Spa-tacular trends

A visitor has her nails decorated at a salon on the sidelines of the third day of Lakme Fashion...

A visitor has her nails decorated at a salon on the sidelines of the third day of Lakme Fashion Week Spring/Summer 2010 in Mumbai on September 20, 2009. (AFP PHOTO/Indranil MUKHERJEE)

ROBIN ROBINSON, QMI Agency

, Last Updated: 2:53 PM ET

Instead of Botox injections or fish pedicures, in 2012, spa-goers may head to "amusement park" spas, request "snow showers," or opt for wellness "coaching."

These are among the new ideas in the recently released Spa Trend Report, which pin-points innovations in the industry. The annual report is based on visits to hundreds of spas and wellness centres by SpaFinder's research team, along with interviews of industry leaders.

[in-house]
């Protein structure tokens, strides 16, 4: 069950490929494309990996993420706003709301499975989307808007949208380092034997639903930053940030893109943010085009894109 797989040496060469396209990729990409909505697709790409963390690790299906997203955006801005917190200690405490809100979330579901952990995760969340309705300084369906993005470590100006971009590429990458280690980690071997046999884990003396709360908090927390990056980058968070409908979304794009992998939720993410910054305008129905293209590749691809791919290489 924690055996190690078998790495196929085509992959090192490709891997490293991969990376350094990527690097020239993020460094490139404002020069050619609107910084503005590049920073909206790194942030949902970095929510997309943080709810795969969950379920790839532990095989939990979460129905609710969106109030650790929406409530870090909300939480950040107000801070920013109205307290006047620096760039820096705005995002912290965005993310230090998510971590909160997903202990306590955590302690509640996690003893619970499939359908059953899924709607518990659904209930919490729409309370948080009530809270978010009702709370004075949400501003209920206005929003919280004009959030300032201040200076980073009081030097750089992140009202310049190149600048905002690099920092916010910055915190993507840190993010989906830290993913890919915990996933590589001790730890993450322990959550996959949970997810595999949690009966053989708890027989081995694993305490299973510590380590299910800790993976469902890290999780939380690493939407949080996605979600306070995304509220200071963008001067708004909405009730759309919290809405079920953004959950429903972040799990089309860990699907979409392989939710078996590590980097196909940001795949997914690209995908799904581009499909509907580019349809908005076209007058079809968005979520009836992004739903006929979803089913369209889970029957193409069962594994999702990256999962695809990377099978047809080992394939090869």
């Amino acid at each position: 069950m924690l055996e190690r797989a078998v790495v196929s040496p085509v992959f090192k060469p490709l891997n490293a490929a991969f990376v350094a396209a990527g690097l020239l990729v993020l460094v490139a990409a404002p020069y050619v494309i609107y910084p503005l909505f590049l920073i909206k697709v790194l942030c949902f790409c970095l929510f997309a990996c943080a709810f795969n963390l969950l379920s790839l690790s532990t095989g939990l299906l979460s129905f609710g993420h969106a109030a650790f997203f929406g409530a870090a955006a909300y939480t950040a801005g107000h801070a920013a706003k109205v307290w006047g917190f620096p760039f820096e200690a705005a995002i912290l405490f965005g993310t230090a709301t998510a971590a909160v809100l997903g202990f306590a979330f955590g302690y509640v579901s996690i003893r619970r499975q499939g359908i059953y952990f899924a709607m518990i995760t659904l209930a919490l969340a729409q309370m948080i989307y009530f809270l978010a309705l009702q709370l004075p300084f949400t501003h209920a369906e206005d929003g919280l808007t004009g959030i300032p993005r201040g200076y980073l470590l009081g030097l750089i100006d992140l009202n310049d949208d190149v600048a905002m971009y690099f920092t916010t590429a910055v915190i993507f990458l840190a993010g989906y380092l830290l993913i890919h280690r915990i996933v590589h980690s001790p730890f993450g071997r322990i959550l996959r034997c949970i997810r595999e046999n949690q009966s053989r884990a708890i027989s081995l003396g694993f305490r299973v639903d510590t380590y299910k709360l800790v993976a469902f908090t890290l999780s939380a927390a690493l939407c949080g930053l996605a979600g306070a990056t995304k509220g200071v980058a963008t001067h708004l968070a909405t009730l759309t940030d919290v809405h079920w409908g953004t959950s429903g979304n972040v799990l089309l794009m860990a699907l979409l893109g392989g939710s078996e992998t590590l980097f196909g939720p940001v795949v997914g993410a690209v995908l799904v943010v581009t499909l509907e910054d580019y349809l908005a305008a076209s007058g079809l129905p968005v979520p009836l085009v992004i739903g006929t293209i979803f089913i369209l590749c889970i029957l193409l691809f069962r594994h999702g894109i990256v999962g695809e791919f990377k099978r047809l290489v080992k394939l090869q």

"After four tough economic years that made experimentation challenging, we are seeing the industry once again pushing the envelope with exciting ideas, delivering more wows, more fun, and quite serious wellness innovation," said SpaFinder President Susie Ellis, who heads up the report.

SpaFinder's top trends for 2012 include:

TREAT YOUR FEET

Perhaps our aging demographic - is behind the leading lead-for trend -- treatments for "troubled tootsies," which are popping up everywhere.

Canyon Ranch SpaClub in Las Vegas has a "Healthy Feet" program with gait analeatna's analysis and zero-gravity treatment chairs, while Yamuna's New York City boot-camps teach people to improve posmusc posture and strengthen foot muscles.